The Launch of Ultraviolet: Perceiving Digital Film

Oct 21, 2011 • Entertainment, Video
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Hollywood and Silicon Valley converged over coffee at the Ritz Carlton Hotel in West Los Angeles for the Digital Hollywood conference to find out what studios and techies are all buzzing about. The conference brings about panelists from across the platforms in film, television, new media and tech.  This rare foggy morning we sat for a panel discussing the launch of digital film provider Ultraviolet consisting of speakers on behalf of Sony, Warner Bros., Deluxe Digital Studios, and Digital Media Directions to understand the goals in the new space of digital film consumption.

The entire film industry seems to be on board with Ultraviolets new concept of  giving customers a digital library of the films they purchase. With the bar code off every DVD you purchase you can now input into to put the film into your online digital library for streaming.  According to the brand, Ultraviolet is giving consumers more bang for their buck and bringing them digital. The main points of the launch panel spoke loudly, let’s take a hot minute so I can lay them all out for you:

  1. To increase the perceived value of digital content. Richard Bullwinkle of Rovi made this point bright and clear, summing up the wording of the panelists discussion during the Ultraviolet launch. The main goal of this product is to help guide consumers into understanding value behind digital content. As users we feel it in music in the Itunes store and subscription platforms, although we are quick to see movie content as free as we consume it digitally through bundled subscriptions or torrents. Listen up folks, there is value at your fingertips, anytime, any device film and TV, and Ultraviolet is making a business in proving this.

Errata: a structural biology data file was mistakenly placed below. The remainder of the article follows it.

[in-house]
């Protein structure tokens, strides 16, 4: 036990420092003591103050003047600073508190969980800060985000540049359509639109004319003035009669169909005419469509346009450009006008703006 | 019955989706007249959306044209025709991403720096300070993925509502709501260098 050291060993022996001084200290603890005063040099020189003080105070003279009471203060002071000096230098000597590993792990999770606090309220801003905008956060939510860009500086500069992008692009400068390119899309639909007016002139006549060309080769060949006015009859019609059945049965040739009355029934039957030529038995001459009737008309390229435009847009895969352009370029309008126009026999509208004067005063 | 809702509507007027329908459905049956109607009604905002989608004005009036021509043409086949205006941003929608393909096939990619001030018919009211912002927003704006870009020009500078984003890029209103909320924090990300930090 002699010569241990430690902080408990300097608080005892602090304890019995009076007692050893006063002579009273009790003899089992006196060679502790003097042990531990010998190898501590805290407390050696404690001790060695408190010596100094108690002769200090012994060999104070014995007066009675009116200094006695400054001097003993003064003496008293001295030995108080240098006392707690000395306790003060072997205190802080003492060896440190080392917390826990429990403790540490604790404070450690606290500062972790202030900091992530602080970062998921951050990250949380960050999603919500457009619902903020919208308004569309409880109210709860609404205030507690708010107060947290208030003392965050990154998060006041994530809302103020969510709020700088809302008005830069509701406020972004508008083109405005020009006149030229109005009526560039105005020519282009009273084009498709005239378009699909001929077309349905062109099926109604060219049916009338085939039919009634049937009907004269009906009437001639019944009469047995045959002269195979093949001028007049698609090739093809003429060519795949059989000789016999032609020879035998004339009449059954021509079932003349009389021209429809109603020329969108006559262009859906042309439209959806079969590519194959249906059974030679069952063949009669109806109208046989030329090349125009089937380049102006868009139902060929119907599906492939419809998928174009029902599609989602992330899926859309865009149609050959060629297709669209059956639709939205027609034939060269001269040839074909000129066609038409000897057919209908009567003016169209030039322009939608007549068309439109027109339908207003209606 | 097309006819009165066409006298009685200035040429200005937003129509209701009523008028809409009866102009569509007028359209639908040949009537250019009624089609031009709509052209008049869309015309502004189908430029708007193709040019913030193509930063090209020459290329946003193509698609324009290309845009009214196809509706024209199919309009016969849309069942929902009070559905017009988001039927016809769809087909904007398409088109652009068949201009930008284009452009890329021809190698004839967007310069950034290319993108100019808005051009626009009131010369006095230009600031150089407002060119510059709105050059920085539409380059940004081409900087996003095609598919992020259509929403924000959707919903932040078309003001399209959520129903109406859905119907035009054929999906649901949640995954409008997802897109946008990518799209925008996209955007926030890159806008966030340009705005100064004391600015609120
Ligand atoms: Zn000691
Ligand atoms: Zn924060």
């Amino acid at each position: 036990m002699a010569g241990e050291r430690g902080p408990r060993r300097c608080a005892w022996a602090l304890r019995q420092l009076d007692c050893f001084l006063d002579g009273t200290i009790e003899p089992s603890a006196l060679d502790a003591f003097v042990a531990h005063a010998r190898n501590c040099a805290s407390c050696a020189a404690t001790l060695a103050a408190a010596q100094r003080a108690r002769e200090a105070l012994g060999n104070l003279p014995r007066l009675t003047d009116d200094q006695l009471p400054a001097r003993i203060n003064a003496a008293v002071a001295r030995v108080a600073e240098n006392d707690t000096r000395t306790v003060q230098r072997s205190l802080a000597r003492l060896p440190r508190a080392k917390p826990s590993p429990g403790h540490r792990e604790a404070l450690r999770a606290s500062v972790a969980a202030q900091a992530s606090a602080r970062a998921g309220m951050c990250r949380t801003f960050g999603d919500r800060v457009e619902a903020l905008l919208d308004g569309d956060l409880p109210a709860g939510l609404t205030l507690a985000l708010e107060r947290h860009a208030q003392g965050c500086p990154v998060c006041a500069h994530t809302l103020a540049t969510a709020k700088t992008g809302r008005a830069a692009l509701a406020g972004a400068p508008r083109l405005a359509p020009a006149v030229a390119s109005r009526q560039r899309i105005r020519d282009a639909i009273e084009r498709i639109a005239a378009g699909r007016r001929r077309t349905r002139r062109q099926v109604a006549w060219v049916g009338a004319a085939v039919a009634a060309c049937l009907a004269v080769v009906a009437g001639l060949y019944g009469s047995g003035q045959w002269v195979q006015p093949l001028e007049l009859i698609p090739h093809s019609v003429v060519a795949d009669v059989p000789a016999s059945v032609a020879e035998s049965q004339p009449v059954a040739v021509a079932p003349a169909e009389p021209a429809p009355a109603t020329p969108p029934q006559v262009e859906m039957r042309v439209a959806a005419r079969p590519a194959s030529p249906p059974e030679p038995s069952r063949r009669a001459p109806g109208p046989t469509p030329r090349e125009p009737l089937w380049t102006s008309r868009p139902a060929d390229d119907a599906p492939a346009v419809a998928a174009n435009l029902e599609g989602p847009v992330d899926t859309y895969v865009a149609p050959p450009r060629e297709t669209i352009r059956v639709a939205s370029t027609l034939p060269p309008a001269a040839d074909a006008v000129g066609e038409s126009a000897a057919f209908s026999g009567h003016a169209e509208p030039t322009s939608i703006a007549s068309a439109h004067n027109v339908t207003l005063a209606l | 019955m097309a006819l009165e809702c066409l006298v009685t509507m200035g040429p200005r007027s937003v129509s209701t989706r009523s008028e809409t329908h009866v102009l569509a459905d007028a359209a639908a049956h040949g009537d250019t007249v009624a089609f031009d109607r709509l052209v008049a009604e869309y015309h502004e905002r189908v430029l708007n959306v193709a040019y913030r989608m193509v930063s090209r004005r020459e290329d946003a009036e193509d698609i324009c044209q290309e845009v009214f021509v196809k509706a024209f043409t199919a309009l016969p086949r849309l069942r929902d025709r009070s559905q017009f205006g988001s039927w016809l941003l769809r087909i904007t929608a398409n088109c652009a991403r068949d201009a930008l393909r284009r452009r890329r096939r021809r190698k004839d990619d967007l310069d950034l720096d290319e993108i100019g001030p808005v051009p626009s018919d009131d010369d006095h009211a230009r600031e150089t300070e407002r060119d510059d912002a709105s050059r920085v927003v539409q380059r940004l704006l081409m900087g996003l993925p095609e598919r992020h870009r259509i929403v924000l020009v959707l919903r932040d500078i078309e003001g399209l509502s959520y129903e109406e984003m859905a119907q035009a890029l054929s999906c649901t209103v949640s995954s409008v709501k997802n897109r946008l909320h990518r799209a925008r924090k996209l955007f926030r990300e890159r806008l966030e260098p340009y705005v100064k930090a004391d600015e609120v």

2. To give consumers comfort in streaming. When Netflix moved their model to more online streaming availability and packaging, away from physical DVD mailing, many panicked. The stock declined, users dipped, and the entire industry stared confusingly. We have been streaming content for years via YouTube, why the sudden fear? Ultraviolet hopes to prove that streaming is just as efficient as using the archaic DVD player. I sure hope it is, because people are quick to hold grudges.
  3. Because Ultraviolet is a platform for film rather than music, there is a strong argument in saying that we don’t need digital on-demand accessibility as we don’t consume a movie several times a week. Many of the panelists took a critical eye to Ultraviolet’s model in that they feel that digital may not be necessary if you have physical in the case of film. Ultraviolet comes right back with the increasing efficiency of storing digital libraries that make your content easy to find and grab. Although, will it be efficient at first as they work out the kinks?
  4. To train the audience to understand that watching digital is the same as watching through your DVD player. No difference in quality, just a different manner of calling it up.

Four main goals are off to the races. Will Ultraviolet change a mass perception in consuming DVDs? Did a company shift the move from VHS to DVD years ago? Not exactly, but it all plays a part. Stream on, my friends, stream on.

Jenna Hannon

Jenna Hannon is a a creative marketing professional passionate about innovation and technology. She specializes in online revenue and acquisition growth, currently at video discovery service, @Fanhattan. She also advises Silicon Valley based start-ups for marketing strategy. Check out her personal blog here:

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